Frank Iero initially rose to fame as the rhythm guitarist and backing vocalist of My Chemical Romance but following the break-up of the band in 2013, Iero set off on his own with his first solo project, in 2014. So far, the project has changed incarnations with each album (first as frnkiero and the cellabration, then Frank Iero and the Patience) and this third album is no different. 2019 sees him return as Frank Iero and the Future Violents with his third album, Barriers. Here’s what we have to say about it…
For this album, Frank and the band recorded 17 songs in just 15 days, all of which were recorded live and directly on to tape, giving the whole record a very raw feel.
The album opens with the aptly-named, ‘A New Day’s Coming’ – an organ led opening that serves as a sort of religious sermon before becoming slightly Country-tinted and like a song you might hear at a dive bar in the Deep South of America. The pairing of Frank’s vocal with a female’s makes for a great sound and the guitar solo is pretty epic too!
‘Young and Doomed’ (the lead single for the album) quickly follows, changing the pace of the record with a definite grungy, garage-rock anthem sound and a little nod to his My Chemical Romance days in the line, “And I promise that I’m not OK (Oh, wait, that’s the other guy.”
Other songs to take note of include: ‘Basement Eyes’ which is sort of like an early My Chemical Romance track – it’s a melodic, sorrowful and impactful track; ‘The Unfortunate’ has a folky vibe with violin and piano instrumentation making it a rather beautiful track and ‘Moto Pop’ conjures up images of the circle pits that will ensue when this track is played live. It’s possibly one of the best tracks on the record for its edgy, intense and fast-paced demeanour.
There’s a lot to be admired about what Frank stands for in terms of his writing and recording process and certainly a lot of magic is captured by the process this was recorded with.
There are other rather magical moments throughout the album, such as off-key harmonies on ‘Medicine Square Garden’, the haunting piano and a vocal reminiscent of the Deja Entendu days of Brand New on ‘Police Police’ and ‘The Host’ which is a dreamy, mellow rock track.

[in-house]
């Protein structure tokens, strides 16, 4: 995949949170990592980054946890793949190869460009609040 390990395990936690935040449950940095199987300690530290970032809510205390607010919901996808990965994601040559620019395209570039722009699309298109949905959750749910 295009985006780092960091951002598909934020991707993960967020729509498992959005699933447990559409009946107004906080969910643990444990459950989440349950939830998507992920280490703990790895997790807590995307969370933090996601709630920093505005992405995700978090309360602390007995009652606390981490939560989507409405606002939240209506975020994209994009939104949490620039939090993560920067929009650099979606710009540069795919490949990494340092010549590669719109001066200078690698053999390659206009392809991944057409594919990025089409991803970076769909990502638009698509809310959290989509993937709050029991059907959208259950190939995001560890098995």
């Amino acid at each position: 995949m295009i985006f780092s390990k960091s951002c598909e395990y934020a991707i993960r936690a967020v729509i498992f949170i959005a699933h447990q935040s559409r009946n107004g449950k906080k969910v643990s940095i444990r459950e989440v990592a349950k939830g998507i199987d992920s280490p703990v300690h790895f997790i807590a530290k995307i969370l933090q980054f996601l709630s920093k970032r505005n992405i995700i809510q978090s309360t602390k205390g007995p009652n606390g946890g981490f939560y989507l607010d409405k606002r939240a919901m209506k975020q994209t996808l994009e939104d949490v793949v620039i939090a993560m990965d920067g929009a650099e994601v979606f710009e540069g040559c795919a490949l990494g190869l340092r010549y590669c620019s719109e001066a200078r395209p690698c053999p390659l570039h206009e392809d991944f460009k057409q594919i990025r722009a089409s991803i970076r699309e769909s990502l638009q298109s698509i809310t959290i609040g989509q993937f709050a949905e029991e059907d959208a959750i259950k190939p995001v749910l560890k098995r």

There are a few tracks however that seem to merge into one and don’t quite stand out from the rest; ‘Great Party’ displays somewhat naive songwriting – it’s rather angsty and stroppy as it details lusting after someone you miss whilst ‘Fever Dream’ and ‘Ode to Destruction’ are more traditional, screamy punk songs.
The final two tracks on the record particularly make for a memorable impact on the listener though. ‘Six Feet Down Under’ addresses the accident Frank Iero had in Australia a couple of years back that proved nearly fatal. It has interesting vocal intonation on the verses, that are almost conversational. Finally, ’24k Lush’ brings Barriers to a rather epic-sounding close – it starts off mellow and even a little drab but builds to a rather melodic close, making the album appear to come full circle.
Barriers certainly has a garage rock band feel to it and a raw edginess of bands gone by, where albums were not over-produced to perfection. Flaws in Frank’s voice are able to stand out, meaning there’s a real vulnerability to the whole record.
There’s a lot to be admired about what Frank stands for in terms of his writing and recording process and certainly a lot of magic is captured by the process this was recorded with. It’s got a lot of wonderfully unique moments, however you certainly have to be someone that appreciates imperfections.
That said, some of the songs sound fairly similar in places, perhaps because the speed of recording and writing did not allow for much time to really tweak the sounds of the instruments and therefore differentiate between tracks?
However, there’s enough to be enjoyed about the unique, rawness of the songs that make it worth listening to and appreciating the craftsmanship.
‘Barriers’ is out now and can be downloaded from iTunes – https://music.apple.com/gb/album/barriers/1454839419
Barriers on Spotify
Young and Doomed (Official Music Video)
We hope you’ve enjoyed our review! What do you think of Frank Iero’s latest incarnation for his third full-length album release? Do you love it or loathe it? What would you rate it out of 5? Please leave your thoughts in a comment or via our social media.
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